The Iowa Hawkeyes (14-8; 10-8 Big Ten) will take on the Nebraska Cornhuskers (11-10; 9-9 Big Ten) on Saturday night at 8 p.m. ET in what will be the final regular-season game for both teams. The game will be broadcast on the Big Ten Network Plus streaming service.
The last time the Hawkeyes and Cornhuskers met, it was a high-scoring affair (as Iowa games tend to be), with the Hawkeyes prevailing 88-81 on Feb. 11. Freshman sensation Caitlin Clark, who is a finalist for the Nancy Lieberman Award and is a frontrunner for National Freshman of the Year, recorded 39 points, 10 rebounds and seven assists for the Hawkeyes — one of ten 30-point efforts for Clark on the season.
Clark will need to put up big numbers once again to keep Iowa in consideration for the NCAA Tournament. The Hawkeyes are currently projected to be a No. 8 seed by ESPN’s Charlie Creme, and while it’s unlikely that a loss to Nebraska would drop them out completely, it’s the time of year when every game counts and a letdown could mean the difference between tournament entry or denial.
For Nebraska, the stakes don’t seem as high. The Cornhuskers sit at 9-9 in conference play and while they have wins over Northwestern, Rutgers, Michigan State and Ohio State on their resume, they don’t have much of a non-conference case, and aren’t projected by Creme to be an NCAA Tournament team.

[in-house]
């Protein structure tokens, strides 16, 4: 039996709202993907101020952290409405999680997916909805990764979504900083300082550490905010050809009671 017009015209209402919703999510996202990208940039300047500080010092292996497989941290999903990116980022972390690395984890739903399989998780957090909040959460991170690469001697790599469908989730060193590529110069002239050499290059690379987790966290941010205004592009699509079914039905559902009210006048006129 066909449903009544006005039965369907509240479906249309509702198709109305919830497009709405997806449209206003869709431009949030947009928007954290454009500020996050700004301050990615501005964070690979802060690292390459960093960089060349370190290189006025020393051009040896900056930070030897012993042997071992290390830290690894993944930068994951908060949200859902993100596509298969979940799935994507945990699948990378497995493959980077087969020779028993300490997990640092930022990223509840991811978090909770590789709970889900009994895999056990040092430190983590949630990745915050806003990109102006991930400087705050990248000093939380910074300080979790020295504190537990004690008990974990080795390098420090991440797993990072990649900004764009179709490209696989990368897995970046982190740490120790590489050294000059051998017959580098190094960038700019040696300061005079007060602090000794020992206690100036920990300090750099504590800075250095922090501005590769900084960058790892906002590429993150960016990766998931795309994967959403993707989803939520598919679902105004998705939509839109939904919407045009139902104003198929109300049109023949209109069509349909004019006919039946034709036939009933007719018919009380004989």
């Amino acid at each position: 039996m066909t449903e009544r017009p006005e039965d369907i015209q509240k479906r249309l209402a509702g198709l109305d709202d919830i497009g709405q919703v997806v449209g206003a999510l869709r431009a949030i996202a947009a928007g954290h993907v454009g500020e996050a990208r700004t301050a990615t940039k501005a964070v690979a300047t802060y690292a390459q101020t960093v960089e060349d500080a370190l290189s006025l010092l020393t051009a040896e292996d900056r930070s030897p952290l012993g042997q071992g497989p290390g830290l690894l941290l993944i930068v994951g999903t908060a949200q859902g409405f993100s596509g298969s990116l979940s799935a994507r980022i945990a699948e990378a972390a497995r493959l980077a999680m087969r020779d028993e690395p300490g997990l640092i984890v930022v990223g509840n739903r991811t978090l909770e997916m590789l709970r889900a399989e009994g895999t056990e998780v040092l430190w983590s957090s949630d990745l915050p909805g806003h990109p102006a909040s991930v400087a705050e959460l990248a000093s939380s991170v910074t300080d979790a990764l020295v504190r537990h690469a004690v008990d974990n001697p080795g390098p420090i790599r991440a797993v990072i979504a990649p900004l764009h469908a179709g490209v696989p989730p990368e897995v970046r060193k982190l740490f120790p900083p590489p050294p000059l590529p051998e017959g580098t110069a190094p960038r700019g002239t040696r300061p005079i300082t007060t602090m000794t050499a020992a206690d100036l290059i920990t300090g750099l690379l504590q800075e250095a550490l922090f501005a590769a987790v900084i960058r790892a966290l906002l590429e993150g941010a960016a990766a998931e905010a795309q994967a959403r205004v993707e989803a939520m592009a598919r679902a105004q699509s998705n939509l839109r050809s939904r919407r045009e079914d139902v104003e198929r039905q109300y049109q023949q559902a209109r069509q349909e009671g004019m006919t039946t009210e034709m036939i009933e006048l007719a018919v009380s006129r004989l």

Perhaps a big victory over Iowa could put Nebraska “on the bubble” of the NCAA Tournament, but Saturday’s game will more realistically be used as a Big Ten Tournament measuring stick, for which seeding has yet to be decided. Incidentally, Nebraska (No. 9 seed) currently ranks just behind Iowa (No. 8 seed) in the Big Ten standings, so if those are any indicator, we’ll be in for one more competitive game to finish up regular-season play on Saturday.
Iowa Hawkeyes (14-8; 10-8 Big Ten) vs. Nebraska Cornhuskers (11-10; 9-9 Big Ten)
When: Saturday, March 5, at 8 p.m. ET
Where: Carver-Hawkeye Arena in Iowa City, IA
Keys to the matchup: Stopping Clark has proven to be futile for the majority of Big Ten teams this season, but outscoring her as a team has had better results: Iowa ranks dead last in Division I in points allowed per game (81.3), a stark contrast to their offensive ranking (87.6 points scored per game; second in Division I). Winning a shootout behind Sam Haiby (28 points vs. Iowa on Feb. 11) may be Nebraska’s best strategy, save for a rare off-night from Clark, but the Cornhuskers will need an answer for Iowa’s Monika Czinano as well; the Hawkeyes center is currently scoring 18.8 points per game on 66.8 percent shooting.